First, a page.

Can a story save your life? Meg Carpenter is broke. Her novel is years overdue. Her cell phone is out of minutes. And her moody boyfriend's only contribution to the household is his sour attitude. So she jumps at the chance to review a pseudoscientific book that promises life everlasting. But who wants to live forever? Consulting cosmology and physics, tarot cards, koans (and riddles and jokes), new-age theories of everything, narrative theory, Nietzsche, Baudrillard, and knitting patterns, Meg wends her way through Our Tragic Universe, asking this and many other questions.Sounds tempting, eh? Sort of reminds me of Paul Auster's surreal weirdness in some of his novels. I really can't resist a book like this.
It's no secret that I've been jonesing to read Coop, by Michael Perry. When Heather offered to be saintly and send her copy on to me, I almost wet myself. Thanks, Heather!
In a sweet, but somewhat selfish gesture, I picked up on Chuck's comment that he wanted to own copies of The Backyard Homestead by Carleen Madigan and The Urban Homestead by Kelly Coyne. I mean, it's not toooo selfish because he really did want these in the house, and I just happen to want to read them, too. No harm there, right? It's really a smart, economical gifting choice! It didn't take much to convince me.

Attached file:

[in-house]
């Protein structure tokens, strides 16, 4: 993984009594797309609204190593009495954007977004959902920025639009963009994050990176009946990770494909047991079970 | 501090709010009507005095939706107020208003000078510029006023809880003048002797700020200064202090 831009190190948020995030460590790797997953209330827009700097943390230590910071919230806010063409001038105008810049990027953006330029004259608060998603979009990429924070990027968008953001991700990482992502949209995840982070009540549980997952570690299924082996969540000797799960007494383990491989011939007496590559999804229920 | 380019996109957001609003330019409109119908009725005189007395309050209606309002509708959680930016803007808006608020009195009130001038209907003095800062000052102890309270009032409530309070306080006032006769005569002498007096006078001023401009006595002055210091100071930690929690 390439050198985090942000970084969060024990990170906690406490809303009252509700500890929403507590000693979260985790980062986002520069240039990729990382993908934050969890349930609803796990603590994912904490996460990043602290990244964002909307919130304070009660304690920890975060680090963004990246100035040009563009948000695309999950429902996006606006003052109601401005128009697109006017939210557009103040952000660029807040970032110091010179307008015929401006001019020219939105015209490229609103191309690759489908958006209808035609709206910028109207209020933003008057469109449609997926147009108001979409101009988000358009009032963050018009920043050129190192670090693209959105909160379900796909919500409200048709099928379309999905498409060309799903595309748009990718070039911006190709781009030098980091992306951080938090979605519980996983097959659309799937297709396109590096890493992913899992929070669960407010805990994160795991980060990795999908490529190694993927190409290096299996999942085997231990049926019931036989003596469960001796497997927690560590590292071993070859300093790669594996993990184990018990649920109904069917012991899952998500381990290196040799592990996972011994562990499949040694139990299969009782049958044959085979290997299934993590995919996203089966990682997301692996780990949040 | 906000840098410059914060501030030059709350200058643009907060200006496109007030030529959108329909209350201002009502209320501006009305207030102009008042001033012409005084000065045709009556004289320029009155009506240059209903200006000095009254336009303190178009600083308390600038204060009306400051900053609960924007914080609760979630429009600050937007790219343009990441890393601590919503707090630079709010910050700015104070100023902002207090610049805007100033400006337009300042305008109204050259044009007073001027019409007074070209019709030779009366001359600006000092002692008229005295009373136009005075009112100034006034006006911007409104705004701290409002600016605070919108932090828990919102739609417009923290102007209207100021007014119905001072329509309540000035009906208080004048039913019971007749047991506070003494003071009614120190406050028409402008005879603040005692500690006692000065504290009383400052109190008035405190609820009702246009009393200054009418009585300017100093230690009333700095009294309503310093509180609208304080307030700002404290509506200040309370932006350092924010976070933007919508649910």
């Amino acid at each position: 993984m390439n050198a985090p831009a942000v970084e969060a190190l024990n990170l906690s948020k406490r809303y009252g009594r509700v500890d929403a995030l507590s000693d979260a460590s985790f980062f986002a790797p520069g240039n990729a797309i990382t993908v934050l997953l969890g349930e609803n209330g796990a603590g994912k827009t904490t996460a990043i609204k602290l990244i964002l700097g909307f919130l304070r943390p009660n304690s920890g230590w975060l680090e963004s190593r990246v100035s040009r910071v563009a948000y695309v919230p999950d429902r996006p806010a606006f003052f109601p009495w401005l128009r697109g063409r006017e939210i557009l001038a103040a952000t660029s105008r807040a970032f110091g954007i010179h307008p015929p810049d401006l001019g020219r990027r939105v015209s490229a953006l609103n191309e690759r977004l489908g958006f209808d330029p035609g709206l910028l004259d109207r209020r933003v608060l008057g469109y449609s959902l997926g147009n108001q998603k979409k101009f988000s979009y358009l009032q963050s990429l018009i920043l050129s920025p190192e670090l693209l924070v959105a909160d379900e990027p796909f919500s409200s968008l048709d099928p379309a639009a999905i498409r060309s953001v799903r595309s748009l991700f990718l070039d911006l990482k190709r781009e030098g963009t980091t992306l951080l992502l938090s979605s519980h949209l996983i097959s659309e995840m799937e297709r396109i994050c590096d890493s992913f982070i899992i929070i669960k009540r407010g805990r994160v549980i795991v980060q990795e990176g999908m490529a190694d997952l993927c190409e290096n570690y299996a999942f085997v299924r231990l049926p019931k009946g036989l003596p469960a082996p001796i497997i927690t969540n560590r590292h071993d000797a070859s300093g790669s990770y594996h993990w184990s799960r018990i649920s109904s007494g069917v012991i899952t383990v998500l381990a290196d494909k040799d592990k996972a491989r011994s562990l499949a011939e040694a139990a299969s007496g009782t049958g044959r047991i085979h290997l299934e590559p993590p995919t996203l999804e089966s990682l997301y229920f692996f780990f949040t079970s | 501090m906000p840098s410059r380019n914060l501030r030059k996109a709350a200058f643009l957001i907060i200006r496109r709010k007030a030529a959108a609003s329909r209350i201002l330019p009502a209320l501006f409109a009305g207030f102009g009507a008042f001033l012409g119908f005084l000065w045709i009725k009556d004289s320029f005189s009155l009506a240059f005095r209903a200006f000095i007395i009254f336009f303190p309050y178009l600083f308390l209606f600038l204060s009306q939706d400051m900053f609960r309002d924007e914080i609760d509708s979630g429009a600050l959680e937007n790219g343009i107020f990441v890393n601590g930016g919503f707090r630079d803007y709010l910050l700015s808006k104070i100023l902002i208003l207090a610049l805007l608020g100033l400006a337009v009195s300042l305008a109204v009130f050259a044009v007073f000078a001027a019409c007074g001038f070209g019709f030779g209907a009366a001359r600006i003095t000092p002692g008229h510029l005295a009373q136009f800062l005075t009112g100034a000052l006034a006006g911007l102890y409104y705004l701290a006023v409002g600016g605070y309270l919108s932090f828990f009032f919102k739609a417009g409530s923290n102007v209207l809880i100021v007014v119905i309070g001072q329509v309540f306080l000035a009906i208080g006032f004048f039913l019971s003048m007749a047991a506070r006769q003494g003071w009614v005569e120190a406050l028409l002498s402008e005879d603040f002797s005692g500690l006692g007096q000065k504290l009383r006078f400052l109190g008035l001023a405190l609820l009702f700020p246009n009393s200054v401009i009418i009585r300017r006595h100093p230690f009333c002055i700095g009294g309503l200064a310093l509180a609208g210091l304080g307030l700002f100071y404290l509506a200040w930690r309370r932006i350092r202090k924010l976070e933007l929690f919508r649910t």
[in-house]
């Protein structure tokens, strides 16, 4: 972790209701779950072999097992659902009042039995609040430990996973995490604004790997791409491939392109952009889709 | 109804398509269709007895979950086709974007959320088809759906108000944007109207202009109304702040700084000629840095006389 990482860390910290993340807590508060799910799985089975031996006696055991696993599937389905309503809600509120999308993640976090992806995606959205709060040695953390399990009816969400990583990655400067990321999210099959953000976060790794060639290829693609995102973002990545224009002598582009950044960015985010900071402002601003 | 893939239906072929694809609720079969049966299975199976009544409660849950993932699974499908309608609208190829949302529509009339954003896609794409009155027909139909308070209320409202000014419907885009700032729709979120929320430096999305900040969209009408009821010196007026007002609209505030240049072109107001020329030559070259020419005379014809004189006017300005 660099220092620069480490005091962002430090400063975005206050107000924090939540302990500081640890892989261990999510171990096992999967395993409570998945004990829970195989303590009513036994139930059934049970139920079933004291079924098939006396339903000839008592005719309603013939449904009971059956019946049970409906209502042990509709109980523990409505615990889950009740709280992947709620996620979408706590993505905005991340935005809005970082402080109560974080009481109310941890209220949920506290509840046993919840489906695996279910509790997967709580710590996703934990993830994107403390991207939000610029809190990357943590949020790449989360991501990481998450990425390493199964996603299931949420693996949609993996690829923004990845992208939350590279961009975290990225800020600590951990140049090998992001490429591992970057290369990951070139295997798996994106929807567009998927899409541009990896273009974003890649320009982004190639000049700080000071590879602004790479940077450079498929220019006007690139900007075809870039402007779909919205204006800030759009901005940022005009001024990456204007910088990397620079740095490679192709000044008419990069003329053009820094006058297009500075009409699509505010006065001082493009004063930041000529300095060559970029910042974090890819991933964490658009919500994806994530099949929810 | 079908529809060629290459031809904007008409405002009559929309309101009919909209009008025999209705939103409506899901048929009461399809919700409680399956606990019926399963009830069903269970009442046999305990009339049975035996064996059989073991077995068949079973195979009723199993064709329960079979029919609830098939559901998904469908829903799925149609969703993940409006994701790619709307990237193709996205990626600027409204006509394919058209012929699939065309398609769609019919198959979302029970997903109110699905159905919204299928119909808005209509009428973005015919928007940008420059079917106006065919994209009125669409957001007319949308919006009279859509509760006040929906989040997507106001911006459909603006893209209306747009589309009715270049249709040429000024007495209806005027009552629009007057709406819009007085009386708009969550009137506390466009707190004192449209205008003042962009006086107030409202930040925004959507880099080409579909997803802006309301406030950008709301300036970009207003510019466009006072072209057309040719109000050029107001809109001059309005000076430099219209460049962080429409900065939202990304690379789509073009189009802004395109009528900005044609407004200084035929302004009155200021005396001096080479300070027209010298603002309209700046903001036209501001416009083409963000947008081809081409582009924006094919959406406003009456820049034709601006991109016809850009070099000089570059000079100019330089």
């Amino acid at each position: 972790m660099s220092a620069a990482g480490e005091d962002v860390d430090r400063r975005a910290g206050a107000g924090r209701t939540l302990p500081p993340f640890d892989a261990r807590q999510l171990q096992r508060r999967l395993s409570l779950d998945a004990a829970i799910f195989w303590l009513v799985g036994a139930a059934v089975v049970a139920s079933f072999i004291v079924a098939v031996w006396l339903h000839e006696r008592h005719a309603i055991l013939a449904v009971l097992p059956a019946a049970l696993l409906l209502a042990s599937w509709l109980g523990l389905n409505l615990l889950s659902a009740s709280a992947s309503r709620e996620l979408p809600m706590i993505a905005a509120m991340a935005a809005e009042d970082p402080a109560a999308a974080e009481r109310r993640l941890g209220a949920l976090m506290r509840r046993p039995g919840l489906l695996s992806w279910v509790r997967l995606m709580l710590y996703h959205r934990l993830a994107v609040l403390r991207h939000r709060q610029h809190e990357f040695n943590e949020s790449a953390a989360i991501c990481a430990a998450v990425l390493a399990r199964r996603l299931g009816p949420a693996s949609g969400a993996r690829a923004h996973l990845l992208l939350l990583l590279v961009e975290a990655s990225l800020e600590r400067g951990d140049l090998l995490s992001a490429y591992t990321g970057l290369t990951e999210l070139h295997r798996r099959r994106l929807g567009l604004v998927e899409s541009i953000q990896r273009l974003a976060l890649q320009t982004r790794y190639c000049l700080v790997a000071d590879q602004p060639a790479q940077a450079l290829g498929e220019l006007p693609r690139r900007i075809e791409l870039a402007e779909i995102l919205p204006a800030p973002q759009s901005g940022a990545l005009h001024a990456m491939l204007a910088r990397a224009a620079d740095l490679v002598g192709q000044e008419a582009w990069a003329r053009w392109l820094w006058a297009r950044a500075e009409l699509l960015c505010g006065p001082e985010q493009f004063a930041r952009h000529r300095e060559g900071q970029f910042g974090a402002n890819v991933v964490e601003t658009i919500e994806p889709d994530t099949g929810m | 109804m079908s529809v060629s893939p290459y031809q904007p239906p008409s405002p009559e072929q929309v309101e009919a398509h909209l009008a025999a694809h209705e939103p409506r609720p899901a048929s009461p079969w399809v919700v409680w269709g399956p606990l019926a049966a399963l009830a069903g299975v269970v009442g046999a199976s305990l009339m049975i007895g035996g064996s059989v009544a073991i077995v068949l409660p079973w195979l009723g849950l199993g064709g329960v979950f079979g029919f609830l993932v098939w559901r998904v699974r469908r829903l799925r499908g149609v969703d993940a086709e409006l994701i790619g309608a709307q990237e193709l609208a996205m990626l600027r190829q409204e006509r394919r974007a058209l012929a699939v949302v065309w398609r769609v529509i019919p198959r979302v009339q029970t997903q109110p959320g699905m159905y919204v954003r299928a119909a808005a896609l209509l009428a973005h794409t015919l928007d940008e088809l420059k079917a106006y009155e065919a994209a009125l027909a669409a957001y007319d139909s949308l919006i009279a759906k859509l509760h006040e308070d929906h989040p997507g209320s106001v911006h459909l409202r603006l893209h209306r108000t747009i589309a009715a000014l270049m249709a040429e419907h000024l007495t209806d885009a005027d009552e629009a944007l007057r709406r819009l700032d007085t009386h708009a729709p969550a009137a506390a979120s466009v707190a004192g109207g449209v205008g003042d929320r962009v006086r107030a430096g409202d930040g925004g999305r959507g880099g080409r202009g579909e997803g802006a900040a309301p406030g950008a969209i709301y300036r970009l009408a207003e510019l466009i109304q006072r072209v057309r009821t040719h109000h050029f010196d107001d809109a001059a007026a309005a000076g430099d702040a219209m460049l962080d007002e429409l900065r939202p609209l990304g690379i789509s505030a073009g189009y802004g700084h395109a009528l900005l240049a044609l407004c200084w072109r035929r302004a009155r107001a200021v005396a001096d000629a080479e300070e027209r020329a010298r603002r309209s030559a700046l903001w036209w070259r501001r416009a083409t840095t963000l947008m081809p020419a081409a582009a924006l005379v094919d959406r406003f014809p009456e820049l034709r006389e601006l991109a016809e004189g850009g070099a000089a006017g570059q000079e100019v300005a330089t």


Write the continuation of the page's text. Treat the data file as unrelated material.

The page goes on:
Finally, I happened upon Ten Acres is Enough by Edmund Morris when I was looking for small press or e-books for Estella's Revenge E-Zine. It falls into the sustainable living category, but it was first published in 1867!!! I was really surprised and sort of intrigued when I saw the year and realized that it falls into line with my 2010 sensibilities. Why not give it a try, too?! Read more about this and other awesome e- and print books at Dminoz.
Other titles coming up or whispering to me from my library stack and Nook:
- Horns, by Joe Hill
- The Art of Disappearing, by Ivy Pochoda
- The Guernsey Literary and Potato Peel Pie Society which everyone already knows about.
- Vanity Fair, by William Thackeray which is long and scary.